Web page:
Recent studies have shown that long noncoding RNAs (lncRNAs) play crucial roles in human cancers. However, the function of lncRNAs and their downstream mechanisms are largely unknown in the molecular pathogenesis of intrahepatic cholangiocarcinoma (ICC). In the present study, we performed transcriptomic profiling of ICC and paired adjacent noncancerous tissues (N) by using lncRNA and messenger RNA (mRNA) microarrays. Quantitative real-time polymerase chain reaction was used to validate the microarray results. We tested for correlations between the expression levels of lncRNAs and target genes. Clinicopathologic characteristics and overall survival were compared using the t test and the Kaplan-Meier method, respectively. A total of 2773 lncRNAs were significantly upregulated in ICC tissues compared with the noncancerous tissues, whereas 2392 lncRNAs were downregulated. Bioinformatic analysis indicated that most of the genes were involved in carcinogenesis, hepatic system diseases, and signal transductions. Positive correlations were found between 4 lncRNA-mRNA pairs (RNA43085 and SULF1, RNA47504 and KDM8, RNA58630 and PCSK6, and RNA40057 and CYP2D6). When the clinicopathologic characteristics were accounted for, the cumulative overall survival rate was found to be associated with low expression levels of CYP2D6 (P = 0.005) and PCSK6 (P = 0.038). Patients with high expression levels of CYP2D6 and RNA40057 had a better prognosis (P = 0.014). Our results suggested that the lncRNA expression profiling in ICC tissues is profoundly different from that in noncancerous tissues. Thus, lncRNA may be a potential diagnostic and prognostic biomarker for ICC. Furthermore, the combined assessment of lncRNA and mRNA expressions might predict the survival of patients with ICC.

Heidari-Hamedani G, Vivès RR, Seffouh A, et al.
Syndecan-1 alters heparan sulfate composition and signaling pathways in malignant mesothelioma.
Cell Signal. 2015; 27(10):2054-67 [PubMed] Related Publications
Syndecan-1 is a proteoglycan that acts as co-receptor through its heparan sulfate (HS) chains and plays important roles in cancer. HS chains are highly variable in length and sulfation pattern. This variability is enhanced by the SULF1/2 enzymes, which remove 6-O-sulfates from HS. We used malignant mesothelioma, an aggressive tumor with poor prognosis, as a model and demonstrated that syndecan-1 over-expression down-regulates SULF1 and alters the HS biosynthetic machinery. Biochemical characterization revealed a 2.7-fold reduction in HS content upon syndecan-1 over-expression, but an overall increase in sulfation. Consistent with low SULF1 levels, trisulfated disaccharides increased 2.5-fold. ERK1/2 activity was enhanced 6-fold. Counteracting ERK activation, Akt, WNK1, and c-Jun were inhibited. The net effect of these changes manifested in G1 cell cycle arrest. Studies of pleural effusions showed that SULF1 levels are lower in pleural malignancies compared to benign conditions and inversely correlate with the amounts of syndecan-1, suggesting important roles for syndecan-1 and SULF1 in malignant mesothelioma.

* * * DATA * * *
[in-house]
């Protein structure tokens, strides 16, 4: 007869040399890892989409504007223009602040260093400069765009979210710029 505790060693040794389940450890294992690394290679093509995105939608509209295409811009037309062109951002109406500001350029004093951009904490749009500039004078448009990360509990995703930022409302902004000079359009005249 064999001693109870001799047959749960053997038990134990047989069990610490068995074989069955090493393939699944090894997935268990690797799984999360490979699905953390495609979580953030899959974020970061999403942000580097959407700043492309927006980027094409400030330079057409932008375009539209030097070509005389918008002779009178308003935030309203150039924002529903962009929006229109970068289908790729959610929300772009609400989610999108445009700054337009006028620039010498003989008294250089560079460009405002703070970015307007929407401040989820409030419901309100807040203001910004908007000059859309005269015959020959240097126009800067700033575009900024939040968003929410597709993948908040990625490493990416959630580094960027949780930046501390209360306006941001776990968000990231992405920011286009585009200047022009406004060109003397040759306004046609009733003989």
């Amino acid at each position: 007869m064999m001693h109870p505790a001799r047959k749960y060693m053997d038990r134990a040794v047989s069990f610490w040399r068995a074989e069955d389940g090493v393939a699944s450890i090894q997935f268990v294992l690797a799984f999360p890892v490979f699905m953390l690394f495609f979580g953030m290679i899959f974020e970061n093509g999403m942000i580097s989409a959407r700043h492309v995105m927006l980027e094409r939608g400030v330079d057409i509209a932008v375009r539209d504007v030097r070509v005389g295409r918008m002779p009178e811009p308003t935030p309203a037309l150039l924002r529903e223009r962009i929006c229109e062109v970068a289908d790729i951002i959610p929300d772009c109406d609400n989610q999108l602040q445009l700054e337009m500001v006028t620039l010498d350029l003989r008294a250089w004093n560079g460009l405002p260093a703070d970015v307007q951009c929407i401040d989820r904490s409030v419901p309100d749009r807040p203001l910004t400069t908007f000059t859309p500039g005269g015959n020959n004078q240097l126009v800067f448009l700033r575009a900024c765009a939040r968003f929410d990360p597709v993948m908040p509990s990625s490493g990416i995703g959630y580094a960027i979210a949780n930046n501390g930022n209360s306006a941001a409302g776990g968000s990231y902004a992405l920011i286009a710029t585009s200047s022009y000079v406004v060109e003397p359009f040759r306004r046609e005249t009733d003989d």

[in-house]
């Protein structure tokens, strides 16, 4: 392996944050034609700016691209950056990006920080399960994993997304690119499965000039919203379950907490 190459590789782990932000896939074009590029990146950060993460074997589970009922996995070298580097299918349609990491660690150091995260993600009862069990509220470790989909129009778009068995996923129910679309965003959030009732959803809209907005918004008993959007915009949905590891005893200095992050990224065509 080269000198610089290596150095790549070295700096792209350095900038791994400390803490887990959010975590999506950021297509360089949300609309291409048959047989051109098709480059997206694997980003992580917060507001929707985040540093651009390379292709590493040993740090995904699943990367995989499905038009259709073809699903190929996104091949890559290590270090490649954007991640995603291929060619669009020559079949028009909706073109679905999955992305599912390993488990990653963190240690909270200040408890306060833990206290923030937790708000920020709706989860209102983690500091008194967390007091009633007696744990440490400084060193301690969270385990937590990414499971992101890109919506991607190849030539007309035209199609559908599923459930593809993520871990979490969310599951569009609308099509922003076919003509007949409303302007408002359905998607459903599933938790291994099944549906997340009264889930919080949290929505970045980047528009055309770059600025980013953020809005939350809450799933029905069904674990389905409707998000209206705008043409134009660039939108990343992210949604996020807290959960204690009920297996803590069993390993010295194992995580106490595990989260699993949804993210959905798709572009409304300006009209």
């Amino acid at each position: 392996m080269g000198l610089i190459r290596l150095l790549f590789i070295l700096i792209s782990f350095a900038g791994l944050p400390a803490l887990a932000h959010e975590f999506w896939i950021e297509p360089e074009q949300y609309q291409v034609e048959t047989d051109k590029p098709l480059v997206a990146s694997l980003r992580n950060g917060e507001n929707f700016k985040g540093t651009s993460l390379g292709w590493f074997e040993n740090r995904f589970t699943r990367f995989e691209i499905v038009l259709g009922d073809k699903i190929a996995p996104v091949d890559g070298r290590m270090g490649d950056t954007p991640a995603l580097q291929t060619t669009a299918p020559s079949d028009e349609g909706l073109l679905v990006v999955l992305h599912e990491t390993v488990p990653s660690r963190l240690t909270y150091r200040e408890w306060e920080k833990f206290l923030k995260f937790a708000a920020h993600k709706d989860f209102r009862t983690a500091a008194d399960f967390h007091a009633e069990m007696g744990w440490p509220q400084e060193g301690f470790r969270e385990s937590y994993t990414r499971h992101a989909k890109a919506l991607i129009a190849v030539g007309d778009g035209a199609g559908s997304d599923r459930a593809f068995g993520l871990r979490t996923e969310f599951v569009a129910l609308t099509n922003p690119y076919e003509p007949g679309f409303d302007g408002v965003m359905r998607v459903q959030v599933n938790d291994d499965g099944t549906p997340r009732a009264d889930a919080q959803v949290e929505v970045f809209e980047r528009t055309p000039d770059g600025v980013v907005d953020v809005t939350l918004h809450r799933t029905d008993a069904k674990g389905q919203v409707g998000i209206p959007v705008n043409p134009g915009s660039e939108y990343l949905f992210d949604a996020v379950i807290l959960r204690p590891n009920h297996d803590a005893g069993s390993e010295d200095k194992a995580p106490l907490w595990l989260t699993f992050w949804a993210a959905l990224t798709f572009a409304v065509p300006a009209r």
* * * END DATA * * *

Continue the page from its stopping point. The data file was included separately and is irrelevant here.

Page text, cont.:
Suhovskih AV, Domanitskaya NV, Tsidulko AY, et al.
Tissue-specificity of heparan sulfate biosynthetic machinery in cancer.
Cell Adh Migr. 2015; 9(6):452-9 [PubMed] Free Access to Full Article Related Publications
Heparan sulfate (HS) proteoglycans are key components of cell microenvironment and fine structure of their polysaccharide HS chains plays an important role in cell-cell interactions, adhesion, migration and signaling. It is formed on non-template basis, so, structure and functional activity of HS biosynthetic machinery is crucial for correct HS biosynthesis and post-synthetic modification. To reveal cancer-related changes in transcriptional pattern of HS biosynthetic system, the expression of HS metabolism-involved genes (EXT1/2, NDST1/2, GLCE, 3OST1/HS3ST1, SULF1/2, HPSE) in human normal (fibroblasts, PNT2) and cancer (MCF7, LNCaP, PC3, DU145, H157, H647, A549, U2020, U87, HT116, KRC/Y) cell lines and breast, prostate, colon tumors was studied. Real-time RT-PCR and Western-blot analyses revealed specific transcriptional patterns and expression levels of HS biosynthetic system both in different cell lines in vitro and cancers in vivo. Balance between transcriptional activities of elongation- and post-synthetic modification- involved genes was suggested as most informative parameter for HS biosynthetic machinery characterization. Normal human fibroblasts showed elongation-oriented HS biosynthesis, while PNT2 prostate epithelial cells had modification-oriented one. However, cancer epithelial cells demonstrated common tendency to acquire fibroblast-like elongation-oriented mode of HS biosynthetic system. Surprisingly, aggressive metastatic cancer cells (U2020, DU145, KRC/Y) retained modification-oriented HS biosynthesis similar to normal PNT2 cells, possibly enabling the cells to keep like-to-normal cell surface glycosylation pattern to escape antimetastatic control. The obtained results show the cell type-specific changes of HS-biosynthetic machinery in cancer cells in vitro and tissue-specific changes in different cancers in vivo, supporting a close involvement of HS biosynthetic system in carcinogenesis.

Melaiu O, Melissari E, Mutti L, et al.
Expression status of candidate genes in mesothelioma tissues and cell lines.
Mutat Res. 2015; 771:6-12 [PubMed] Related Publications